Without a doubt, the fitness and sleep-tracking app that comes pre-installed on the Pebble is very limited. It tracks your steps and the duration and quality of your sleep, but that's about it. The Apple Watch delivers a much nicer user interface and richer features, including suggested goals and progress tracking. However, there are several good options for fitness tracking apps on the Pebble App Store, including apps created by Misfit and Jawbone, which effectively give your Pebble the same features as popular fitness trackers from these brands.
While there is no heart-rate monitoring built in (this is a deal breaker for some people), the Pebble is built to be fitted with accessories, and a thin and lightweight watch case that monitors your heart rate is already available for pre-order for as low as $49. That's still less than the price difference between the Pebble Time and comparable smart watches or fitness trackers that have built-in heart rate monitoring.
The Pebble Time works with most apps on your phone to provide notifications, and you can customize which notifications show up on your wrist. The vibration is strong enough to wake you up with a silent alarm but gentle enough that it's not startling. You can also enter quiet mode with just one button, so you always have the option if you don't want to be disturbed.
While incoming call and text notifications are pretty standard on smart watches, not every choice will display a text or allow you to respond. The Pebble Time comes through on this as well. The user experience of replying, however, is inferior to that of the Apple Watch because the Pebble lacks a touch screen and seamless integration with Siri. A $2.99 app, Snowy, allowed me to use voice dictation for almost any function on my watch, but since it doesn't have a companion app for my phone, it doesn't control texting and other functions that work through bluetooth and not directly through the watch.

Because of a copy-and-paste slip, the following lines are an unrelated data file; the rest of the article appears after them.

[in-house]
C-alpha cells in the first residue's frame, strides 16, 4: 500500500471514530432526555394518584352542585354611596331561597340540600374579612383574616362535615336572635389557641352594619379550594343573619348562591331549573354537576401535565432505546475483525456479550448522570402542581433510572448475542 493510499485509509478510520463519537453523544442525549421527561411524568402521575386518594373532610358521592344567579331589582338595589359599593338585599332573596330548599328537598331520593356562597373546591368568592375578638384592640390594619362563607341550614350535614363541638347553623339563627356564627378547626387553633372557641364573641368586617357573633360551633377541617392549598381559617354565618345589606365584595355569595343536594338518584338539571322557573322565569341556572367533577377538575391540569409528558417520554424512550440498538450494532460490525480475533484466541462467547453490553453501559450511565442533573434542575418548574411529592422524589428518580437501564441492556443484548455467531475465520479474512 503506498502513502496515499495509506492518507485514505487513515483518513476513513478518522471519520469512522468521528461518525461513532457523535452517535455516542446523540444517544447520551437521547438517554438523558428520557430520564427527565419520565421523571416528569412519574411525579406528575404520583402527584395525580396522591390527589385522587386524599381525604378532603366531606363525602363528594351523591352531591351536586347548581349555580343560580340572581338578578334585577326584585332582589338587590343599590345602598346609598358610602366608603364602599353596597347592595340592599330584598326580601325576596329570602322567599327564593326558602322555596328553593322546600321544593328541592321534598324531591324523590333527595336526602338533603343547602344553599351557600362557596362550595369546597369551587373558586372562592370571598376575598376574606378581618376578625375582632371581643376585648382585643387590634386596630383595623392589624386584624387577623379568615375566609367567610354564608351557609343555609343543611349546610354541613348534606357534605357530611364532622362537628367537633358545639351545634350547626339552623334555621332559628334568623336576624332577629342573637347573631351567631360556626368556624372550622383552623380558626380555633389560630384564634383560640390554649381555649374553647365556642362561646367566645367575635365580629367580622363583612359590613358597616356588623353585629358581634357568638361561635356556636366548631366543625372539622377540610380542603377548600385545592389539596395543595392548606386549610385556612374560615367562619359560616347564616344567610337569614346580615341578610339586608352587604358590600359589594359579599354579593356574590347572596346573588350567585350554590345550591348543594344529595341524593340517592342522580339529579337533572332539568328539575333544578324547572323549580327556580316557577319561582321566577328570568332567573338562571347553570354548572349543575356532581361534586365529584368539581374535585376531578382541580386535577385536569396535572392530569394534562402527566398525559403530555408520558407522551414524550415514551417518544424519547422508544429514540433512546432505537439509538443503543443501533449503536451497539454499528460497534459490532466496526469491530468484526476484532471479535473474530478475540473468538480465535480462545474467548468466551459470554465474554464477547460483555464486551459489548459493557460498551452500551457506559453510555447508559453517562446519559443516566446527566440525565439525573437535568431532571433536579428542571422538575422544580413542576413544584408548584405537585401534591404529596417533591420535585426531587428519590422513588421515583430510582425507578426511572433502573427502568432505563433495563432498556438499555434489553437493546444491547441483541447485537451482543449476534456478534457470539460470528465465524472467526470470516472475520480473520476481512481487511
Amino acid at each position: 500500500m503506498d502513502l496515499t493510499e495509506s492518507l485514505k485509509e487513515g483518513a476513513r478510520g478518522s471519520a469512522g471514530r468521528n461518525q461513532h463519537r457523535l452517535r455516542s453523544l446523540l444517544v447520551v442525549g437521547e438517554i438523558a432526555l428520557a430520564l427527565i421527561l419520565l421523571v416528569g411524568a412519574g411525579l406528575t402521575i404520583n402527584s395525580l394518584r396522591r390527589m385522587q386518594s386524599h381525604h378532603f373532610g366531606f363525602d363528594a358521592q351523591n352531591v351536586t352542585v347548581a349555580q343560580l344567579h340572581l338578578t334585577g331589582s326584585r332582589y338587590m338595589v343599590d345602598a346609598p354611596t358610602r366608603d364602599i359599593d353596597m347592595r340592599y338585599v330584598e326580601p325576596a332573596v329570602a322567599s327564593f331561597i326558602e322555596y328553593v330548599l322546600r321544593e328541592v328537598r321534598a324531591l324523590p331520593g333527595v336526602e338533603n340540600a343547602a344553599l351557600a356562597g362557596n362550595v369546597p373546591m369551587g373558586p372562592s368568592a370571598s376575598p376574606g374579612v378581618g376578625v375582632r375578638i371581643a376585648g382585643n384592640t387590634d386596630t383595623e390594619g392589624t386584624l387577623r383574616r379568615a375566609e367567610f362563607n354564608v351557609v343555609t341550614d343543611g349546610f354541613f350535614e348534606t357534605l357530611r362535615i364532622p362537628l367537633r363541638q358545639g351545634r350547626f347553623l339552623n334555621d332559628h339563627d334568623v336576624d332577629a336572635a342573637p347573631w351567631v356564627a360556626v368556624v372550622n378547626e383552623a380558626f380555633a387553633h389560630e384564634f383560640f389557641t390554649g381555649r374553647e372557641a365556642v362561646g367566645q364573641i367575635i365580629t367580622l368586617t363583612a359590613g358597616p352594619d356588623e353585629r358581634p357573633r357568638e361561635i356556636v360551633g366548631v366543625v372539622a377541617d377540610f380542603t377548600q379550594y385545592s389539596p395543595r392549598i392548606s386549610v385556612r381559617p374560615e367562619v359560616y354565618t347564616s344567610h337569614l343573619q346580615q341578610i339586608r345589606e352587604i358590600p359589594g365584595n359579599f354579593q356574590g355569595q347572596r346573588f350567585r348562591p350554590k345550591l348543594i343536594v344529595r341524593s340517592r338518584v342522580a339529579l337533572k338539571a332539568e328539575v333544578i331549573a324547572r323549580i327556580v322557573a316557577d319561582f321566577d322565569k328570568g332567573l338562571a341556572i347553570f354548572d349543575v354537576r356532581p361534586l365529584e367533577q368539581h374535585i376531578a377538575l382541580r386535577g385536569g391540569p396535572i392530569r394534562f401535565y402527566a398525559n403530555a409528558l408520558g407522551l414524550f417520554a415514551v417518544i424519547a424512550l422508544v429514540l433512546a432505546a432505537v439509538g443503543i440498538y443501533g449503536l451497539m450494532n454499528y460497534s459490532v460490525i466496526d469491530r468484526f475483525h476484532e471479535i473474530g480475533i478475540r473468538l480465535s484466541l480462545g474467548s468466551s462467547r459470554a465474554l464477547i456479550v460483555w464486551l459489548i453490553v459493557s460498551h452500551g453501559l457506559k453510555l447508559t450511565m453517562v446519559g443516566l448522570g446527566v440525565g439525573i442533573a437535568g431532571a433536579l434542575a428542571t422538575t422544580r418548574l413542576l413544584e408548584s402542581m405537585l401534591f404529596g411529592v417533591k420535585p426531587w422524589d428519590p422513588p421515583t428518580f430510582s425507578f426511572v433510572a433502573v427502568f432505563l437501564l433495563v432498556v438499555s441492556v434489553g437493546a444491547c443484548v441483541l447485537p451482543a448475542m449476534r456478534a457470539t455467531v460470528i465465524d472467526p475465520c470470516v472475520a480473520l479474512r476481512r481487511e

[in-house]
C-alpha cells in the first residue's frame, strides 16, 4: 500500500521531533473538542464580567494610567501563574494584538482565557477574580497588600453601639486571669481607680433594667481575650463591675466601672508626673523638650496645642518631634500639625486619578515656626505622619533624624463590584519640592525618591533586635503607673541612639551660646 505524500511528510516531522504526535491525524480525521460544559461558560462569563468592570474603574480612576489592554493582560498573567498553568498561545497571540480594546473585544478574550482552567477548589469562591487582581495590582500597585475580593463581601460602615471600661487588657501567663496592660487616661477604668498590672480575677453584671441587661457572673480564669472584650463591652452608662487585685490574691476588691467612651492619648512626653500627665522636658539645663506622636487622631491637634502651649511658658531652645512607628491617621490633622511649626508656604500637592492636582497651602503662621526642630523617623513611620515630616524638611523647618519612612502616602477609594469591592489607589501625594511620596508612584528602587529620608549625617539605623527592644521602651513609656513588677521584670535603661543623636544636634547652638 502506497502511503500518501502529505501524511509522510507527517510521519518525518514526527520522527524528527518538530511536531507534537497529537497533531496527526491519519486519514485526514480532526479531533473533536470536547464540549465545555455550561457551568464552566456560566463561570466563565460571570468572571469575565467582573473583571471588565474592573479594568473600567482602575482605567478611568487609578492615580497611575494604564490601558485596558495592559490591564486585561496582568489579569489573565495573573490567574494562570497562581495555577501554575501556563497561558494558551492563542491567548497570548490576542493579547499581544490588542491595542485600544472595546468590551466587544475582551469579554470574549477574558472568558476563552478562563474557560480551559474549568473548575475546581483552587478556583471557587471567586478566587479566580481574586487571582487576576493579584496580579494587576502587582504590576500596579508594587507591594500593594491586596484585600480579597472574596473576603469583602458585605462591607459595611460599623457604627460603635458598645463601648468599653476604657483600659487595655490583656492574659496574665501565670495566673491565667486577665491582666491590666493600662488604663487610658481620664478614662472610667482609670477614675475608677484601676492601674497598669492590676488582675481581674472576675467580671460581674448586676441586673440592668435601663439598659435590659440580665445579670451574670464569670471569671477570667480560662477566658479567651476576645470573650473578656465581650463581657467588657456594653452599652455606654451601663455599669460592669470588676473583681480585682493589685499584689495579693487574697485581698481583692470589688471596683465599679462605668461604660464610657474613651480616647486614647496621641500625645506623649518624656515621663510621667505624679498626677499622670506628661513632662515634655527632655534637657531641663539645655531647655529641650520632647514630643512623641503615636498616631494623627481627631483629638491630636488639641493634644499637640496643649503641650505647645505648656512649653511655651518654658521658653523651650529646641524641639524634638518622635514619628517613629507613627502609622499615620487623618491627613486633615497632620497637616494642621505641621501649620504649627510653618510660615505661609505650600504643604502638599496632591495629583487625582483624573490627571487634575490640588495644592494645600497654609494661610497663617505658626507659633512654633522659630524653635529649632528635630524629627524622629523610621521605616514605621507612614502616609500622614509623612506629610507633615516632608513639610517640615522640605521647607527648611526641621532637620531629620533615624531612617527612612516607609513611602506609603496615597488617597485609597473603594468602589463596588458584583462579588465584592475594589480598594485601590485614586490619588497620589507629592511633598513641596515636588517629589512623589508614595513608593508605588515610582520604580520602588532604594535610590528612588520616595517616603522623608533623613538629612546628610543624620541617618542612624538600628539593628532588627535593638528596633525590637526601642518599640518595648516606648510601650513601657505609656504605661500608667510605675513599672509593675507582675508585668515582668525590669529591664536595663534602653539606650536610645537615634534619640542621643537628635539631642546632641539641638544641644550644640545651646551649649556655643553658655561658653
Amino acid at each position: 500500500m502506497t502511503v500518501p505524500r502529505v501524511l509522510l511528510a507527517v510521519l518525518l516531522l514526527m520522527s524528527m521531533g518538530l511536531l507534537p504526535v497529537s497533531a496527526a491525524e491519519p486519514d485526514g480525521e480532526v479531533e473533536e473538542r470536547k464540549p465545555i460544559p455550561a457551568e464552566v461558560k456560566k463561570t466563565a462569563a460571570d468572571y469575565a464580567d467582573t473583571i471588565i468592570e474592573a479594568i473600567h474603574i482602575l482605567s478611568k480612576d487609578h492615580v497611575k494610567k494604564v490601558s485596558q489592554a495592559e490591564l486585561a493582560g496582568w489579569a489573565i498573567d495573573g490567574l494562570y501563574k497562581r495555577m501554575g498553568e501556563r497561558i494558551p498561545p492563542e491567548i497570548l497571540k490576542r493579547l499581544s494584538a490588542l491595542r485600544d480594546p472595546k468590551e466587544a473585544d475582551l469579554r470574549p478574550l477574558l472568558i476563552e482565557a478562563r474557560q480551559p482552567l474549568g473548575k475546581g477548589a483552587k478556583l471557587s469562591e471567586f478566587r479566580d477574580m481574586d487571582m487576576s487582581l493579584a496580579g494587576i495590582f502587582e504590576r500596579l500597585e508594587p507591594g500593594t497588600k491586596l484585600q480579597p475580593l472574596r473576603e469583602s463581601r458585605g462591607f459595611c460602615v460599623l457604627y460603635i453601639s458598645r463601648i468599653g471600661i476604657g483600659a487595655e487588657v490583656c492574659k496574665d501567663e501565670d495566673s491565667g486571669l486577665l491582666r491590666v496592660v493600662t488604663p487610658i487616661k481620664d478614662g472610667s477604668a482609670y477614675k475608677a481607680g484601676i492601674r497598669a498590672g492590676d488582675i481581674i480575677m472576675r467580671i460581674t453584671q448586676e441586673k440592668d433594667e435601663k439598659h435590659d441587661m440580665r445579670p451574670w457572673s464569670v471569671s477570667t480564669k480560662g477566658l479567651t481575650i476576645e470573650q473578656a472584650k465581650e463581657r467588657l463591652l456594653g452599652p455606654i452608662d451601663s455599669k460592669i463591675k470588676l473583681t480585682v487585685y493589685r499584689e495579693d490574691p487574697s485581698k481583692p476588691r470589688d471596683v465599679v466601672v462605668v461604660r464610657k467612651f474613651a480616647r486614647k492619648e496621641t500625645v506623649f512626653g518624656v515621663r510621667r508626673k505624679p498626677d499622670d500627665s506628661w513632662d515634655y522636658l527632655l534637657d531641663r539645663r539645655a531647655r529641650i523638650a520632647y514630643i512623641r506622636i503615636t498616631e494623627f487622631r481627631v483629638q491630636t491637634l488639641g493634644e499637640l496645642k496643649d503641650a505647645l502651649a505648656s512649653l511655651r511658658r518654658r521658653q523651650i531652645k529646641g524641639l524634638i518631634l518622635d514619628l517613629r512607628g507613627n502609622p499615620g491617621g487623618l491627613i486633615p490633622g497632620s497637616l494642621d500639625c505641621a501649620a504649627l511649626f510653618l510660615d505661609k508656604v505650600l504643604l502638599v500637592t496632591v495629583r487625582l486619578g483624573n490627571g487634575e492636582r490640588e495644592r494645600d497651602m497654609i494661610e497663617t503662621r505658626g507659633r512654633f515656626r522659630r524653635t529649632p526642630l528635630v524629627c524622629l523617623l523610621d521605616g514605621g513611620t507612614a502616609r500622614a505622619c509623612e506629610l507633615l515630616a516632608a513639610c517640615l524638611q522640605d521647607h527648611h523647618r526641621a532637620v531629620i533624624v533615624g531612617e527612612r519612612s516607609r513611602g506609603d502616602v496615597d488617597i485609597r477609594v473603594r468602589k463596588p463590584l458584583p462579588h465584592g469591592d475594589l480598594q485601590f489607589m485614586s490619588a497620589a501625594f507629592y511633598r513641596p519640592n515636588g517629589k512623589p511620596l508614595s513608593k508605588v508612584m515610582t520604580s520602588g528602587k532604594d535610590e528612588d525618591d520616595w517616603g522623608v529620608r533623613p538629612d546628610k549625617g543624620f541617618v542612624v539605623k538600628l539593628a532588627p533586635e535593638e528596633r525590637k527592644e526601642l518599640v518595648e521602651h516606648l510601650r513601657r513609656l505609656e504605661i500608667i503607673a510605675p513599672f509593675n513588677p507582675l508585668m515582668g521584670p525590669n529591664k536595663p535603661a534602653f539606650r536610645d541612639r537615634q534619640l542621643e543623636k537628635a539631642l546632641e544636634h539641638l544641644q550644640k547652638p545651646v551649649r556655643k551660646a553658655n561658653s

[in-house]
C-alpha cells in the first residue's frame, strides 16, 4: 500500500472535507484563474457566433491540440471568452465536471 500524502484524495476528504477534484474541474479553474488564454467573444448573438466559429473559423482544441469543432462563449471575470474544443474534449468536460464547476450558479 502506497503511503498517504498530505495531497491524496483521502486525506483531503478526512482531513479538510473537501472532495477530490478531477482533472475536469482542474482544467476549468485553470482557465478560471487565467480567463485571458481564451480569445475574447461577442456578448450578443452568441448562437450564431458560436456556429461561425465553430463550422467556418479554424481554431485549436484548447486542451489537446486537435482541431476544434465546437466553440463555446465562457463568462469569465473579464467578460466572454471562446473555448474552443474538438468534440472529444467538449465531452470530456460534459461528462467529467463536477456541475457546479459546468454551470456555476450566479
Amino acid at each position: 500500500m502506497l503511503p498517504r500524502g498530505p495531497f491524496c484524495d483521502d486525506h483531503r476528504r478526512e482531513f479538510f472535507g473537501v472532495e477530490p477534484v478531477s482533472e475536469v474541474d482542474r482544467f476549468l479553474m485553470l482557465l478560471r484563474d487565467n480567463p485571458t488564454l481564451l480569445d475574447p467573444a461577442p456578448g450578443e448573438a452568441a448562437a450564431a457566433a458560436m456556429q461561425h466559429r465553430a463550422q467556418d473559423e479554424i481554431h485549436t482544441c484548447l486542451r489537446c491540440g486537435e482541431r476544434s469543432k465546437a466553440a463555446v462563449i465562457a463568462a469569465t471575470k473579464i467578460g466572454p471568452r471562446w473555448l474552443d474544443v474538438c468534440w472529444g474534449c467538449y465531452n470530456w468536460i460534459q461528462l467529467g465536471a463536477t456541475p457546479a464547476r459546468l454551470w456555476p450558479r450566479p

While Snowy can't text, the fluffy white dog has already won a place in my heart, providing a robust set of additional features such as translation, voice notes, and voice dictation of almost any command that can be linked to a function on the watch. If a command isn't currently recognized by the app, you can even add it in yourself. Still, unlike Siri, Snowy responds to me in text, so I'll just have to guess at the pronunciation of any German expletives I urgently need to know.
GPS-enabled smart watches are considerably more expensive than the Pebble Time, but once again, the Pebble app store saves the day. Several GPS mapping options are available for the Pebble, and all you'll need is a $2-$3 companion app on your phone to get turn-by-turn directions on your wrist. Since the Pebble Time doesn't talk, you're better off using your phone in the car, but the watch is suitable for walking directions, especially when you're traveling. You won't look lost, you'll just look like you're late to a very important appointment. Wear leather shoes and stand up straight if you really want to sell it.
Other features and overall user experience:
Using the Pebble watch was fairly intuitive. I used it for some time without even opening the manual, because the four-button navigation was very straightforward, and the app for my phone was self-explanatory. The Pebble Time is similar in price to a regular wristwatch made from quality materials, and right out of the box, it functions as such and so much more. This makes it a great value even if you don't spend any time exploring the app store and setting up additional features for yourself.
What really makes it a contender, though, is the ability to customize it, both in software, and the way it looks. With five different watch faces to choose from (the latest round iteration is adorable, but not waterproof), it's easy to find a style that works with your own. You can also expect software updates and new accessory options to be added, so you'll stay up-to-date with the newest technology. If money is no object, then you'll definitely want to consider the Apple Watch, but if you're looking for an inexpensive alternative that still offers a wide array of features, then the Pebble Time is your best bet.